THIS MONTH, representatives from 40 nations that are party to the Antarctica Treaty are meeting in Santiago, Chile, to begin work on an international agreement to protect the frozen continent's unique and hauntingly majestic environment.
The meeting culminates a year of international dialogue over whether mining should be allowed in the fragile Antarctic system.
In mid-October, a group of scientists met under the auspices of the National Aeronautics and Space Administration (NASA) in a multidisciplinary project called SEARISE to discuss evidence that vast Antarctic ice sheets are shifting and apparently fragmenting, possibly due to global warming.
Thus, diplomacy and science converge as information struggles to keep pace with the changing political landscape and international decisions on environmental matters.
It is ironic that Antarctica, the continent farthest from human eyes, should be the focus of such intense human interest at this moment. Yet surely this must be a sign of the increasing priority the world has allotted to environmental protection, largely thanks to citizen pressure, but also in the face of mounting government concern.
The cold vault of Antarctica plays a critical role in regulating global climate. Yet, Antarctica has apparently lost 11,000 square miles of ice since the 1970s, according to satellite data. While the retreat of ice shelves and calving of ice sheets could be a random occurrence, it could also be the first true sign of rising ocean levels due to overall temperature increases.
The SEARISE group hopes to gather data, using observation stations in Antarctica, to monitor changes in both Antarctic and Arctic ice.
This scientific effort underscores Antarctica's vital roles -- it is the world's storehouse of cold, as well as a pristine natural laboratory in which changes in the Earth's environment can be studied free of variables introduced by excessive human activity.
Of these activities, mining would be by far the most intrusive.
Recognizing the threat mining could pose, the U.S. House of Representatives and the Senate have recently approved legislative proposals that would ban American citizens from undertaking mining activities in Antarctica pending an international agreement on the matter. Congress thus has added its support for the establishment of strong environmental protections for the entire Antarctic system of air, ocean and ice.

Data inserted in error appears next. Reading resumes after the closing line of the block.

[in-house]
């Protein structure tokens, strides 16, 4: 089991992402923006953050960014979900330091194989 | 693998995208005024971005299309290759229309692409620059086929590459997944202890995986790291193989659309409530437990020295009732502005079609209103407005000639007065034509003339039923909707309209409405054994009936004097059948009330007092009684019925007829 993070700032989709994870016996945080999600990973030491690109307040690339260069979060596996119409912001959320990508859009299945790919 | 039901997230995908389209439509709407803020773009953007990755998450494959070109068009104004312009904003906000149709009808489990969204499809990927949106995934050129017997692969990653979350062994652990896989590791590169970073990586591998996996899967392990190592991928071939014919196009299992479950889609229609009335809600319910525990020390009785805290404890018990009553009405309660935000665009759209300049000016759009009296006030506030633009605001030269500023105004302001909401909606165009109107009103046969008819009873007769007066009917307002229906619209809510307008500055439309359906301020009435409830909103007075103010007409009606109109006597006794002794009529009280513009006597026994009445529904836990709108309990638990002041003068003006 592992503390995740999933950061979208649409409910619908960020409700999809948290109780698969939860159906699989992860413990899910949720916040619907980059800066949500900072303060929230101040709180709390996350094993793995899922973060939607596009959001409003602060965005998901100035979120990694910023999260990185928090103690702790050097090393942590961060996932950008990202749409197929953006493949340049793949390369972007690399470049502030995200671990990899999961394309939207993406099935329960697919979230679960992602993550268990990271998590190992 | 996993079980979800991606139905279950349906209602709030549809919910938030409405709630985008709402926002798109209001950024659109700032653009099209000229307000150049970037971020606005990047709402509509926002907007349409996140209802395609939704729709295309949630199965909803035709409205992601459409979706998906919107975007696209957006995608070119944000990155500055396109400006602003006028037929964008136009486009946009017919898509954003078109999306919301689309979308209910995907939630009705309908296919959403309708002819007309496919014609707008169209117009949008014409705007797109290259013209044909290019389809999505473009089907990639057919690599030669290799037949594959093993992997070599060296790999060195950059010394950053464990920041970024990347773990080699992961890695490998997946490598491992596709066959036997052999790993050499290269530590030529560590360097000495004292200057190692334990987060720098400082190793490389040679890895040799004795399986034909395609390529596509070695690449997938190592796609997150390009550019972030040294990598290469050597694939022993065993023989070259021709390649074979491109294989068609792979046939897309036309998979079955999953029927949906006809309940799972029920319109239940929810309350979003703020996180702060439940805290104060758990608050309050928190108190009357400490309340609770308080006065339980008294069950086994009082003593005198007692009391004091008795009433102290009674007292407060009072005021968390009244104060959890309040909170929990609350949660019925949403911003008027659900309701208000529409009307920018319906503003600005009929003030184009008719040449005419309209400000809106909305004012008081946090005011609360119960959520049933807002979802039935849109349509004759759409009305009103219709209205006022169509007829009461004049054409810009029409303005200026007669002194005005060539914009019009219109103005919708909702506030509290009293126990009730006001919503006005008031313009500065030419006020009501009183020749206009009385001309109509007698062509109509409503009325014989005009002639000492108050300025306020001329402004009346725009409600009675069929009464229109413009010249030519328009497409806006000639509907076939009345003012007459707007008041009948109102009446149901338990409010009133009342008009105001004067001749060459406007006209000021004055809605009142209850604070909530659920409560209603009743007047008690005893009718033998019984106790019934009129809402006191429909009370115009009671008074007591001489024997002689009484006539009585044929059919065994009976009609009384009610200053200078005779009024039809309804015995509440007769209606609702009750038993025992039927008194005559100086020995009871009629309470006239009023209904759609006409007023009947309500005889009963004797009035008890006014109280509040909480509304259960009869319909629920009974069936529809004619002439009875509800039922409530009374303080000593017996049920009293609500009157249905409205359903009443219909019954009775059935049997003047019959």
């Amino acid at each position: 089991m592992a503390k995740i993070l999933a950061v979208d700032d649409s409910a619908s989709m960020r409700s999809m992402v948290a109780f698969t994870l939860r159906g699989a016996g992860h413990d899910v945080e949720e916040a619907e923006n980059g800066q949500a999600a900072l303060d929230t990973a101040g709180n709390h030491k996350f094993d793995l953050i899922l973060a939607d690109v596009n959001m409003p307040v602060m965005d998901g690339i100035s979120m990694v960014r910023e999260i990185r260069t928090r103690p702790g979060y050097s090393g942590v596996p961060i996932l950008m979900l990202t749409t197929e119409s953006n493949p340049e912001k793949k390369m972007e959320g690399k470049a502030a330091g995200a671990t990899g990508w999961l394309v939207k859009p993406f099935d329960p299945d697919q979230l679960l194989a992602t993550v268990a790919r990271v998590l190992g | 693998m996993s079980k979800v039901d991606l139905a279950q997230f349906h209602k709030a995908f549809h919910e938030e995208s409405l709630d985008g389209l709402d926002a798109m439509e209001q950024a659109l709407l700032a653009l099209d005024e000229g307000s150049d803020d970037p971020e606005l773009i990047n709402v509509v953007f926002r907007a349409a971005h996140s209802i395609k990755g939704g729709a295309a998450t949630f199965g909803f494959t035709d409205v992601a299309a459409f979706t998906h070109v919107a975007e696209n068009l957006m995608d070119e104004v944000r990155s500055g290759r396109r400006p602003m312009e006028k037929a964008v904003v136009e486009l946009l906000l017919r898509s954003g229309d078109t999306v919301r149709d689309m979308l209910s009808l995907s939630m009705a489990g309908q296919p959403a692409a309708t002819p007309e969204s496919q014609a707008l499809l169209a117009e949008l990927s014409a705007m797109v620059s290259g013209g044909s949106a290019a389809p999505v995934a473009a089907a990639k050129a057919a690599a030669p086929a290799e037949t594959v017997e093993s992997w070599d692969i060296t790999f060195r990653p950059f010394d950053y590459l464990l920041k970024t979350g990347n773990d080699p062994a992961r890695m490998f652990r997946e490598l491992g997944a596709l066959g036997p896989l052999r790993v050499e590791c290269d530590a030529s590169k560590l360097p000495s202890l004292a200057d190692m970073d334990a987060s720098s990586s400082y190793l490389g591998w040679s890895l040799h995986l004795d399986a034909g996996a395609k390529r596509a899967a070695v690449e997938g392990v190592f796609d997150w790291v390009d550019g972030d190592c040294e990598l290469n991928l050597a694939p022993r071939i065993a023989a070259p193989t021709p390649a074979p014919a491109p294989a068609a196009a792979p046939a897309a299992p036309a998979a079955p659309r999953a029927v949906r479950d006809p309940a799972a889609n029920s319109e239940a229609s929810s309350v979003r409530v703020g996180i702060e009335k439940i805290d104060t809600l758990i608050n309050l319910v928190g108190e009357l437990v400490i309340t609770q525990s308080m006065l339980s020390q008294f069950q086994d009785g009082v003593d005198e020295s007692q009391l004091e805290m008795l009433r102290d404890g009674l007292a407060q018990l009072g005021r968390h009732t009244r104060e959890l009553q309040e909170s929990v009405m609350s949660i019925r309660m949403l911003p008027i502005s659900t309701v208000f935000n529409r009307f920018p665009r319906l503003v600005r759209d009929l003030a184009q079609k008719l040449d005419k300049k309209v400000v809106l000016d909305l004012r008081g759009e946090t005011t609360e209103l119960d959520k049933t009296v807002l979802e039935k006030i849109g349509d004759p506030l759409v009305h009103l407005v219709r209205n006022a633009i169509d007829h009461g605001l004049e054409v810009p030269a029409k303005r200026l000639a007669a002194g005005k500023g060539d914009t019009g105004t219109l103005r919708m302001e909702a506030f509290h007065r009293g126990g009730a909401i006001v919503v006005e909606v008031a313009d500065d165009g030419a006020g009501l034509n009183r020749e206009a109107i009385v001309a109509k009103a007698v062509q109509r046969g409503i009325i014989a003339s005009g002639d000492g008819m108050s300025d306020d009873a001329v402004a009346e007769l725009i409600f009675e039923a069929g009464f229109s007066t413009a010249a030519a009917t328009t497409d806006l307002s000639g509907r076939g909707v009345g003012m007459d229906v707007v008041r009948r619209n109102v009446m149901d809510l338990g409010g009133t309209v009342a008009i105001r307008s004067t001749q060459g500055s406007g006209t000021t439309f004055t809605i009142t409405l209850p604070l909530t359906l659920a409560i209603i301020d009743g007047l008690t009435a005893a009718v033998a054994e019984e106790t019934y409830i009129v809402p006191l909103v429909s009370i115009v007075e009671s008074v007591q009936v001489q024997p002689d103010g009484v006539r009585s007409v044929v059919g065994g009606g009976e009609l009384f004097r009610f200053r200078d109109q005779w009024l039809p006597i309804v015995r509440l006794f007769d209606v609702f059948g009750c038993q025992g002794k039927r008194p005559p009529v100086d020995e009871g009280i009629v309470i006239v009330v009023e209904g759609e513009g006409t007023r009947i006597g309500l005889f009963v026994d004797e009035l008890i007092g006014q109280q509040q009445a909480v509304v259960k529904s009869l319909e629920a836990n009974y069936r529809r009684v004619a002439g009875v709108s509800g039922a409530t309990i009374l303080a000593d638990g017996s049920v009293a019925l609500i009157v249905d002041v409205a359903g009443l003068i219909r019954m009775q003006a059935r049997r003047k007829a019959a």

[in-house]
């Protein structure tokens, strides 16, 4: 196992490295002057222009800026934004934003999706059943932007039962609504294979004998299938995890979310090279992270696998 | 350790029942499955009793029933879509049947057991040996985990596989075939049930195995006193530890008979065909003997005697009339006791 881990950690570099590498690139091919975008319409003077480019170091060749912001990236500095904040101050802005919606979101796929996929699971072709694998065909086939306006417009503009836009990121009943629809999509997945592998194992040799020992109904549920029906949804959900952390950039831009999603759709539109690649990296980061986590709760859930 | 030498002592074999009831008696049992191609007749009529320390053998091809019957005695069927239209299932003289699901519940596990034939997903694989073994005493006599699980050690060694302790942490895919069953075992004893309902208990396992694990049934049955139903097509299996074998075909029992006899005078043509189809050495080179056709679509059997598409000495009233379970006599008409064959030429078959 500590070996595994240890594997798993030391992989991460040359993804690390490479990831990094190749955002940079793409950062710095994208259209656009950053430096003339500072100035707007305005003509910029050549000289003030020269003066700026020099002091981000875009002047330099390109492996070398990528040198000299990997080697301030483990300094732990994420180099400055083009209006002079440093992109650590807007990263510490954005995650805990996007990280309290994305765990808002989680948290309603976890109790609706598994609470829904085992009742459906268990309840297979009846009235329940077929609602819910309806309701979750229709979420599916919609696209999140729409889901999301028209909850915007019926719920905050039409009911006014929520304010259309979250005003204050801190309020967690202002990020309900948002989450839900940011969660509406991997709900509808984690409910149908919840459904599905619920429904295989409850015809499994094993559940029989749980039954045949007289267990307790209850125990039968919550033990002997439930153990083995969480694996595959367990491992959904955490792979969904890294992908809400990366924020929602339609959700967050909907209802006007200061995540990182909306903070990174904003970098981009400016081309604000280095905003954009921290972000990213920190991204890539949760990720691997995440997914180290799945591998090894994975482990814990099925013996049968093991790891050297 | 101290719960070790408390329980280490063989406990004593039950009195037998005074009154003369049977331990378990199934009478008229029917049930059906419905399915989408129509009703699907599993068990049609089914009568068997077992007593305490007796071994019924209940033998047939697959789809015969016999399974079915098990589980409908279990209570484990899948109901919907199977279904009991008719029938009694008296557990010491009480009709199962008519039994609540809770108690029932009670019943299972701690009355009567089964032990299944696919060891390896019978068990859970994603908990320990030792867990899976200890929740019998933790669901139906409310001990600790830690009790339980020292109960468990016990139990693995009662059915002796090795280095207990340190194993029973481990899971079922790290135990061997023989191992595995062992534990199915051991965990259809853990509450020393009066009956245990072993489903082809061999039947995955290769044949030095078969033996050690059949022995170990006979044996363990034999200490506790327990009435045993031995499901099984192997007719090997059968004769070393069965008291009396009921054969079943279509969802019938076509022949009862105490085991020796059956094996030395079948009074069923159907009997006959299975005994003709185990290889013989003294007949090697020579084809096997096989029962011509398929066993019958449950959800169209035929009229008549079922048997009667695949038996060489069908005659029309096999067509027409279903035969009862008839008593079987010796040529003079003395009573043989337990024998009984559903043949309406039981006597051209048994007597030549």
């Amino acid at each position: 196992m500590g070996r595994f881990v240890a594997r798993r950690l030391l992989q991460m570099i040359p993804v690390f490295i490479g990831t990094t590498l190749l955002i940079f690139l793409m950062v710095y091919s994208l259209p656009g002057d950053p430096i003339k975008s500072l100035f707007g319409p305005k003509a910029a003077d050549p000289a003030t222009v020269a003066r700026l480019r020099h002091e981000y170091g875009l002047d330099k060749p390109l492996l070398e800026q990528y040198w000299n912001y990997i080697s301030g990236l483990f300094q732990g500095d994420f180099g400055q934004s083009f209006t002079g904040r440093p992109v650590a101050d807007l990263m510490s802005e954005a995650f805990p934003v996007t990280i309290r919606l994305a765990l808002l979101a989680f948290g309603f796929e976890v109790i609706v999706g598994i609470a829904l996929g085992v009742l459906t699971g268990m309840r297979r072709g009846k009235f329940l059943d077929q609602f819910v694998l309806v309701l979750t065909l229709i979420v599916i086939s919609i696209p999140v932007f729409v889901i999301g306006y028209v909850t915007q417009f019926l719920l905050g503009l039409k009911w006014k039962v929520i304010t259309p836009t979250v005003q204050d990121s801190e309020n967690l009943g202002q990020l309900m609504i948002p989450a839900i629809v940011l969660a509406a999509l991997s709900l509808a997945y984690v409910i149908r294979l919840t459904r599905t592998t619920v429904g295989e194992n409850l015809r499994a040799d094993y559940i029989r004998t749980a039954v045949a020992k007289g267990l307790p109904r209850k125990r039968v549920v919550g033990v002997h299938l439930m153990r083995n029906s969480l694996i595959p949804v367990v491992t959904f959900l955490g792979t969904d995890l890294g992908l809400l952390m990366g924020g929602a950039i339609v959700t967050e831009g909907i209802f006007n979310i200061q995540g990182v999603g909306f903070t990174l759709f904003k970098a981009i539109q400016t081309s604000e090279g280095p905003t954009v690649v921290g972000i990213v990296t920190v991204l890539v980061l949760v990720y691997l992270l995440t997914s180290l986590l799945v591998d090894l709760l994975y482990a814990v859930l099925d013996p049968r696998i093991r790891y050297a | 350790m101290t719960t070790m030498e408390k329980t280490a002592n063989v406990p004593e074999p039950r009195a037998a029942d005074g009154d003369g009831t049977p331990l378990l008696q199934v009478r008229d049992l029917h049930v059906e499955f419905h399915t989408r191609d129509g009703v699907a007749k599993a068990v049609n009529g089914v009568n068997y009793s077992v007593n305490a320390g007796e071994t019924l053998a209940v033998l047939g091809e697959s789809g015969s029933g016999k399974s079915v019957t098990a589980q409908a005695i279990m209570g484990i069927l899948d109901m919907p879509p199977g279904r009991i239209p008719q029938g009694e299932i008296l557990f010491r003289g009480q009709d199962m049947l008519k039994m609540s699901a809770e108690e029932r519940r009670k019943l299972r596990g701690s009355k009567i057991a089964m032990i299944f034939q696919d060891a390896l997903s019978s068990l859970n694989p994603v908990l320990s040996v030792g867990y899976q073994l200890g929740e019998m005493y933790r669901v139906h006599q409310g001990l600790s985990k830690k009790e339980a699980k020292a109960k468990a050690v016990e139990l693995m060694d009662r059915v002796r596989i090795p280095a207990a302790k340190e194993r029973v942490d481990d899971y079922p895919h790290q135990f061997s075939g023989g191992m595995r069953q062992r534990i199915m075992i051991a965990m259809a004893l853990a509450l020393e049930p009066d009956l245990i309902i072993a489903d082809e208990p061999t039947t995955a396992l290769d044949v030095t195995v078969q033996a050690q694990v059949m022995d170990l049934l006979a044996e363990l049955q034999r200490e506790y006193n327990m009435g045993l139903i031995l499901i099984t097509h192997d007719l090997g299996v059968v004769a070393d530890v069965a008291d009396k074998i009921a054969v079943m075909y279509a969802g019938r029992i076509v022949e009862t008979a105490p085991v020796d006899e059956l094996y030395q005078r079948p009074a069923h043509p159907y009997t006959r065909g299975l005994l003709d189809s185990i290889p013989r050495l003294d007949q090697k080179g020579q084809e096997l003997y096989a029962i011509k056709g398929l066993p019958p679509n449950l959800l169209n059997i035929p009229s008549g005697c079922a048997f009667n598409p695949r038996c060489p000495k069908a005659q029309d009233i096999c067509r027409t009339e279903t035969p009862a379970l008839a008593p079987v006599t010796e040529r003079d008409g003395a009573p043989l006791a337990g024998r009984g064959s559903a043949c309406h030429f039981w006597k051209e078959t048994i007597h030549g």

Throughout this year, my father and I have been campaigning for the abandonment of an agreement known as the Wellington Convention aimed at "regulating" Antarctica mining. We support more encompassing approach aimed at environmental protection. Therefore, we truly welcome the initiative of the Congress. Now the ball passes to the State Department, which is assigned the task of representing the U.S. in Santiago.
A number of issues of form and detail will have to be resolved at the Santiago meetings. So far, two major approaches have been suggested.
The first, proposed last year by the French and Australian governments and supported by a number of other nations, calls for a protection "regime" for Antarctica that would establish it as a natural reserve and land of science. France and Australia have also proposed to prohibit mining activities outright.
A second, somewhat weaker approach, proposed by the United States, calls for the development of a "protocol" to the Antarctica Treaty. It would serve as a framework for implementing new environmental protection measures through a series of "annexes" -- or additions -- to the treaty itself. But the U.S. proposal is silent on the issue of mining.
Although the question of whether to allow mining in Antarctica is not on the official agenda of the Santiago meetings, mining remains the paramount issue which must be resolved, and one which cannot be ignored by participants.
The meetings provide a new opportunity for the United States, long a leader in Antarctic scientific research, to also exercise leadership on more political issues regarding the continent. Rather than being seen as "pro-mining," which is currently the case in the international arena because it championed the Wellington Convention, the U.S. has a chance to be seen as irrevocably "pro-environment."
A world speaking with one voice on Antarctica can truly save this final frontier. Santiago is the beginning of this hope.
Jean-Michel Cousteau writes a column on environmental matters.